Wall Street fall continues in day of swings

By Nick Beams
12 October 2018

Wall Street’s sell-off continued yesterday, with the Dow Jones index falling by 546 points following its 832 point decline on Wednesday. The S&P 500 index, regarded as key benchmark, was down by 2.1 percent, recording its sixth consecutive day of losses.

The technology-heavy Nasdaq index fell by 1.3 percent and at one point was in “correction” territory, having dropped by 10.3 percent from its closing peak at the end of August, before recovering slightly.

All major US indexes are now below their 200-day moving average, which is regarded as a key indicator of the direction of the market.

The continued plunge on Wall Street followed significant falls across global markets on Thursday in response to the downturn in the US the previous day. The London and Paris markets were both down by 1.9 percent, while Asian markets took a heavier hit.

The Hong Kong market was down 3.5 percent, Tokyo 3.9 percent, Seoul 4.4 percent and Shanghai 5.2 percent.

The Europe-wide Stoxx 600 index fell by 1.7 percent to hit a two-year low, while emerging markets overall dropped by 2.7 percent, taking their fall this year to more than 17 percent.

The most significant feature of the activity on Wall Street was the increased volatility, with sharp swings at the end of the day. From 2.38 p.m. to 2.45 p.m., the Dow lost 260 points, but just seven minutes later was up by 198 points. An hour later, it was down again by 420 points, before closing for the day at 546 points lower.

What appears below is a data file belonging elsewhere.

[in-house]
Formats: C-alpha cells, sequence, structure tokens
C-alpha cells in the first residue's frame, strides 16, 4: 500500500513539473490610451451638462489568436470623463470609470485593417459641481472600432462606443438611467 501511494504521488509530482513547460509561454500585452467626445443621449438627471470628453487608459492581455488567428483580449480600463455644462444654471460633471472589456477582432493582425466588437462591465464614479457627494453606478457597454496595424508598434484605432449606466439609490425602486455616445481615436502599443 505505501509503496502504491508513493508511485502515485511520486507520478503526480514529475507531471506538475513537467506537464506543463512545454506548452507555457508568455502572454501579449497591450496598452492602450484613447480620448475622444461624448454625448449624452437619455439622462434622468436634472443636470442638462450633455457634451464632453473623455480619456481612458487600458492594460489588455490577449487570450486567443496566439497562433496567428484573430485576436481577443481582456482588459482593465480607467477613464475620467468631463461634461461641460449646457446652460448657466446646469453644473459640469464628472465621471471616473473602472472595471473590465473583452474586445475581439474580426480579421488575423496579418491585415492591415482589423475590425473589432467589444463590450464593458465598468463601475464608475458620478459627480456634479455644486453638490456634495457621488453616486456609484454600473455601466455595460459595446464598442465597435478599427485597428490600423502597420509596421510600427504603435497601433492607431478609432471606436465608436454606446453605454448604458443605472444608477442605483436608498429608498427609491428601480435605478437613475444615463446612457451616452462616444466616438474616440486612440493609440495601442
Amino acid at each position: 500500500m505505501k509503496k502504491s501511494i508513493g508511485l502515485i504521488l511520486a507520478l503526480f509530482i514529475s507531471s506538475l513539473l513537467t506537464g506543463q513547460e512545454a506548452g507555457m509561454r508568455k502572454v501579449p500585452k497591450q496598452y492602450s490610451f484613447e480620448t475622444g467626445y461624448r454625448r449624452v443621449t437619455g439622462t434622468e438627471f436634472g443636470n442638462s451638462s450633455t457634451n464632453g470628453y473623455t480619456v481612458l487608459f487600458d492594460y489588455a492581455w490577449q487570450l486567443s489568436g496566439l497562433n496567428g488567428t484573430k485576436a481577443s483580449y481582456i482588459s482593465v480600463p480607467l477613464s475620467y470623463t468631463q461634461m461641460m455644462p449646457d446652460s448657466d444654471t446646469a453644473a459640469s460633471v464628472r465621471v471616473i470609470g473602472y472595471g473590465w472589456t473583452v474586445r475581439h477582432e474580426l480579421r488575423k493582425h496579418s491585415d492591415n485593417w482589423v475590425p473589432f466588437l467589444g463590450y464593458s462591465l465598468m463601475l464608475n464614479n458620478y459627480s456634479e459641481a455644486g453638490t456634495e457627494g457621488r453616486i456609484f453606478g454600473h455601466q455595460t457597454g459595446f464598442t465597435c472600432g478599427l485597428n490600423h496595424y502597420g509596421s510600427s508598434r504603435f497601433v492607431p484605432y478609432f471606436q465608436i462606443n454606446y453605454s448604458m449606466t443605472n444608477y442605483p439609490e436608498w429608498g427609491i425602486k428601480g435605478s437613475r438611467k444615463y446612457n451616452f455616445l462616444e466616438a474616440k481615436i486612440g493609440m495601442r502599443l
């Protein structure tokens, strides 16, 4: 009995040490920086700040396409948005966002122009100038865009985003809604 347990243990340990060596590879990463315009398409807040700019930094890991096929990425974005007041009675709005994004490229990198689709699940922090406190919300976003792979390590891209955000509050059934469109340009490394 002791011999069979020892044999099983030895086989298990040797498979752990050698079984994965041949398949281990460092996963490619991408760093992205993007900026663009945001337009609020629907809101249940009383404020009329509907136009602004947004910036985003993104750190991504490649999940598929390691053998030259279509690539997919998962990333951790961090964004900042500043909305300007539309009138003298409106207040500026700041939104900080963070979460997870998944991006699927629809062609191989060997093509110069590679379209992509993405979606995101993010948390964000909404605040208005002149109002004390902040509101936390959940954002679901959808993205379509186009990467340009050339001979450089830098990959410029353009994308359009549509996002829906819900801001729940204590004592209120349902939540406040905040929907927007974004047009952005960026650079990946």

That brought the Dow’s losses over two days to almost 1,400 points, or more than 5 percent. After nearing 27,000 points on October 3, the Dow is now just above 25,000.

The market turmoil has been accompanied by a series of comments from US President Donald Trump, variously describing the interest rate tightening policy of the US Federal Reserve as “crazy” and “loco.”

Trump said he was “disappointed” in the actions of Fed chairman Jay Powell because of its “aggressive” policy on interest rates but said he had no plans to try to remove him.

In a speech last week, Powell pointed to the strength of the US economy and indicated that the Fed’s base interest rate had some way to go before reaching a neutral level—an indication that the central bank plans another rise later this year. Together with the rise in the yield (interest rate) on 10-year US Treasury bonds, Powell’s remarks are widely seen as being the trigger for the market sell-off.

The Fed’s interest rate tightening has also come under criticism from emerging markets, which have seen capital outflow this year, amid warnings that it could accelerate.

Speaking to Bloomberg Television in Bali, Sri Mulyani Indrawati, the finance minister of Indonesia, which has been hosting the semi-annual meeting of the International Monetary Fund (IMF) this week, said the US “needs to be very mindful that spillover from the effect of their policies is very real for many countries.”

She said Indonesia, which has lifted its interest rates five times this year to try to prevent the slide in its currency, was “doing all the right things, yet we have to be very vigilant with the global environment changing very fast.”